Poems for Earth Day: Words to Appreciate the Wonders of Nature

"Remember the plants, trees, animal life who all have their tribes, their families, their histories, too. Talk to them, listen to them. They are alive poems."

Eva Hagan - Author

Apr. 15 2024, Published 1:43 p.m. ET

An open poetry book sits on a tree stump in the forest with a few flower petals on top.
Source: iStock

Poetry can be one of the more difficult forms of writing to take in, but when you find a poem you can understand and appreciate, it can unlock a world of beauty and emotion. On a day like Earth Day, while there is a lot of celebration of Earth's wonder and beauty, there also can be a space to recognize the profound loss of the natural world we are experiencing through climate change.

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Poetry has the capacity to communicate this deep but universal loss in a creative and lyrical way. So, whether you are thinking of putting pen to paper but need some inspiration first, or are just looking for some reading, here are poems about Earth for Earth day.

An overhead view of a river in between a forest.
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"'Nature' Is What We See" by Emily Dickinson

"'Nature' is what we see—

The Hill—the Afternoon—

Squirrel—Eclipse— the Bumble bee—

Nay—Nature is Heaven—

Nature is what we hear—

The Bobolink—the Sea—

Thunder—the Cricket—

Nay—Nature is Harmony—

Nature is what we know—

Yet have no art to say—

So impotent Our Wisdom is

To her Simplicity."

- Emily Dickinson, per All Poetry.

A photo of stones covered in moss in a moving river.
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"Earth Day" by Jane Yolen

"I am the Earth

And the Earth is me.

Each blade of grass,

Each honey tree,

Each bit of mud,

And stick and stone

Is blood and muscle,

Skin and bone.

And just as I

Need every bit

Of me to make

My body fit,

So Earth needs

Grass and stone and tree

And things that grow here


That’s why we

Celebrate this day.

That’s why across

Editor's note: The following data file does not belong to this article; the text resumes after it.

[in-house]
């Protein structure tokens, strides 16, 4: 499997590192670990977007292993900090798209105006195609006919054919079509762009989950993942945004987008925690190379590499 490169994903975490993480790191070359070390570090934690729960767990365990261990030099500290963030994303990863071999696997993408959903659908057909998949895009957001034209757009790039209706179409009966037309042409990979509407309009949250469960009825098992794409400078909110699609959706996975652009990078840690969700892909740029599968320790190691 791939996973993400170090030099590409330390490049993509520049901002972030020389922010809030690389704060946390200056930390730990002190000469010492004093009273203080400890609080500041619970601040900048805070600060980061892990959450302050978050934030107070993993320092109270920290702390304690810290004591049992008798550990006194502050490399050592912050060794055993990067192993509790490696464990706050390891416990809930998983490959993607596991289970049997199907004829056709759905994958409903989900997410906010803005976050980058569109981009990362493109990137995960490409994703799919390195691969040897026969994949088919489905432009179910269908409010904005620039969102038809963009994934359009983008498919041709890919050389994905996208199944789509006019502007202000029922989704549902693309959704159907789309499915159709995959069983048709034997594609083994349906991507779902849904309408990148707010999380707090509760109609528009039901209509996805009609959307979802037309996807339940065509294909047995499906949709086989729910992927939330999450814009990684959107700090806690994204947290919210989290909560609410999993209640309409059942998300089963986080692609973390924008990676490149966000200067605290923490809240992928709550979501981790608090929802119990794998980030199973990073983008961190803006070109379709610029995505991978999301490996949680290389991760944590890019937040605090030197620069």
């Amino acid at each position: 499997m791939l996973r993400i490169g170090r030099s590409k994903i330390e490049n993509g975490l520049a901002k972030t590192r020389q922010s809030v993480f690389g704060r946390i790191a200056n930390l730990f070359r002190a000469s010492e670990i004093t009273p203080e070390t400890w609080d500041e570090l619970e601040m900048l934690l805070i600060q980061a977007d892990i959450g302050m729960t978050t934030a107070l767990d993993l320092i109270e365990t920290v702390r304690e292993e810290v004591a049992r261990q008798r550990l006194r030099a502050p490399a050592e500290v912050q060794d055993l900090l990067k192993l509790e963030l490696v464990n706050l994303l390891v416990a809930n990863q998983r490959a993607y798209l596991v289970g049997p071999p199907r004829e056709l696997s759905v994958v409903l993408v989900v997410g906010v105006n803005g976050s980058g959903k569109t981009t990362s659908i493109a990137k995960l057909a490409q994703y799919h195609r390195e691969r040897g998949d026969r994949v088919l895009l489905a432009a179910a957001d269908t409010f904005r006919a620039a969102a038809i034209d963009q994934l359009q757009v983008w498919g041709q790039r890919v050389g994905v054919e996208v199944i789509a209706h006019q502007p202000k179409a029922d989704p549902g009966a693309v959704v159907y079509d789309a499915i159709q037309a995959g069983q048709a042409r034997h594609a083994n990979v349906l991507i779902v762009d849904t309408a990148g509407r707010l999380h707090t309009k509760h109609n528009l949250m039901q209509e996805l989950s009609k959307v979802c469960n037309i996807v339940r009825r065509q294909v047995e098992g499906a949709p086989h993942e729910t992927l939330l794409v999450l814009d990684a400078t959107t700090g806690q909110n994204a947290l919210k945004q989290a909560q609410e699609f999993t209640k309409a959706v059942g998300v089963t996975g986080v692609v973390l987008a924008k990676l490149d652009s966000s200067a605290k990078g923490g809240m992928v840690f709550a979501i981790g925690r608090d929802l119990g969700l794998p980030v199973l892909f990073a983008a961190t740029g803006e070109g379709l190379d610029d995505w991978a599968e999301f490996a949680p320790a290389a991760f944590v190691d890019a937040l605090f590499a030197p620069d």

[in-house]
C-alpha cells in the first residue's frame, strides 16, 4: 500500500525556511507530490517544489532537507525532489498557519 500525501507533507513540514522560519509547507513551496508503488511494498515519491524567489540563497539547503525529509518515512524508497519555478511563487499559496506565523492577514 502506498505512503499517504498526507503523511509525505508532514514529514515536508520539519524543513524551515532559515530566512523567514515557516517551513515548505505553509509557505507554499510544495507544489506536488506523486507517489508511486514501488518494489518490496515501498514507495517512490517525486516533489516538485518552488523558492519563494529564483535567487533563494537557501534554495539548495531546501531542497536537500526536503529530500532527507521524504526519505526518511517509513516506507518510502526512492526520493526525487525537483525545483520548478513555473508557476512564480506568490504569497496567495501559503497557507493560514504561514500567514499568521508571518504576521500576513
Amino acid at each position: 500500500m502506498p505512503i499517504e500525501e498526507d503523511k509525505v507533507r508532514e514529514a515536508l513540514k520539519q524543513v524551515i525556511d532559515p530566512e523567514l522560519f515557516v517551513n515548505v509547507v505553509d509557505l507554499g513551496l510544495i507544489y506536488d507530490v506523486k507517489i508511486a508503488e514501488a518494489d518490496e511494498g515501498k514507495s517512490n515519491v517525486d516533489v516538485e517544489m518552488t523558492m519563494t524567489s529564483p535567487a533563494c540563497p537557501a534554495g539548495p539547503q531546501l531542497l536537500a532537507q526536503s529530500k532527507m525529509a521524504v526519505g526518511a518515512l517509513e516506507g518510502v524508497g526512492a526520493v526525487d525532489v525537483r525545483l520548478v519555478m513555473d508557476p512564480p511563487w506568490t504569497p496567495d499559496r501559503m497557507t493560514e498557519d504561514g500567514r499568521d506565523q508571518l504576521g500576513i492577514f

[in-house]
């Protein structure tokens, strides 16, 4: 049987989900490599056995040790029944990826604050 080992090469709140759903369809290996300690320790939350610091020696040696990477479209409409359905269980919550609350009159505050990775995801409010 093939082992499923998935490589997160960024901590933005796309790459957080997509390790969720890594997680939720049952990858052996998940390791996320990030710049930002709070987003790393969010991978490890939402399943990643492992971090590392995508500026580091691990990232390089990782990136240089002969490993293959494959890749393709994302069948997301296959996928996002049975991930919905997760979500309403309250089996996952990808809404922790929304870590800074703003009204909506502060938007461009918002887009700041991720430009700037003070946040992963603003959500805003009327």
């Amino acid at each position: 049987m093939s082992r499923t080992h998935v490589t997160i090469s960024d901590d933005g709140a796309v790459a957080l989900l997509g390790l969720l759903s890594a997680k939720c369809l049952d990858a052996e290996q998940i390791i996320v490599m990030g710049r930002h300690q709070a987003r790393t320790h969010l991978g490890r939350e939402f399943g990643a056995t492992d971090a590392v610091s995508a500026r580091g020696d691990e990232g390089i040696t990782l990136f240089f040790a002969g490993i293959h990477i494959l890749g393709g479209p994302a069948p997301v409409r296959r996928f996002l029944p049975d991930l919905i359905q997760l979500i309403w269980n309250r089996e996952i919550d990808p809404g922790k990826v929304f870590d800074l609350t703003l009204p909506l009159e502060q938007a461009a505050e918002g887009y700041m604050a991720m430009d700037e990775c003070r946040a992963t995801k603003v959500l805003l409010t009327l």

The world we say:

As long as life,

As dear, as free,

I am the Earth

And the Earth is me. "

- Jane Yolen, per Poetry Foundation.

Sunglight bleeds through the trees in a forest with a mossy floor.
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"Sleeping in the Forest" by Mary Oliver

"I thought the earth

remembered me, she

took me back so tenderly, arranging

her dark skirts, her pockets

full of lichens and seeds. I slept

as never before, a stone

on the riverbed, nothing

between me and the white fire of the stars

but my thoughts, and they floated

light as moths among the branches

of the perfect trees. All night

I heard the small kingdoms breathing

around me, the insects, and the birds

who do their work in the darkness. All night

I rose and fell, as if in water, grappling

with a luminous doom. By morning

I had vanished at least a dozen times

into something better."

- Mary Oliver, per the University of Minnesota Twin Cities.

An open book sits in between trees in a forest.
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An excerpt from "Remember" by Joy Harjo

"Remember the sky that you were born under,

know each of the star’s stories.

Remember the moon, know who she is.

Remember the sun’s birth at dawn, that is the

strongest point of time. Remember sundown

and the giving away to night.

Remember your birth, how your mother struggled

to give you form and breath. You are evidence of

her life, and her mother’s, and hers.

Remember your father. He is your life, also.

Remember the earth whose skin you are:

red earth, black earth, yellow earth, white earth

brown earth, we are earth.

Remember the plants, trees, animal life who all have their

tribes, their families, their histories, too. Talk to them,

listen to them. They are alive poems."

- Joy Harjo, per Poets.org.

A brown bear stands in a field of grass while looking off in the distance with golden sunlight.
Source: iStock

"Nature Aria" by Yi Lei, translated by Tracy K. Smith and Changtai Bi

"World, and alone it endures.

Music at midnight.

Young wine.

Lovers hand in hand

By daylight, moonlight.

Living World, hold me

In your mouth,

Slip on your frivolous shoes

And dance with me. My soul

Is the wild vine

Who alone has grasped it,

Who has seen through the awful plot,

Who will arrive in time to vanquish

The river already heavy with blossoms,

The moon spilling light onto packs

Of men. What is sadder than witless

Wolves, wind without borders,

Nationless birds, small gifts

Laden with love’s intentions?

Fistfuls of rain fall hard, fill

My heart with mud. An old wind

May still come chasing in.

Resurrection fire. And me here

Laughing like a cloud in trousers,

Entreating the earth to bury me."

- Yi Lei, per Dogwood Alliance.

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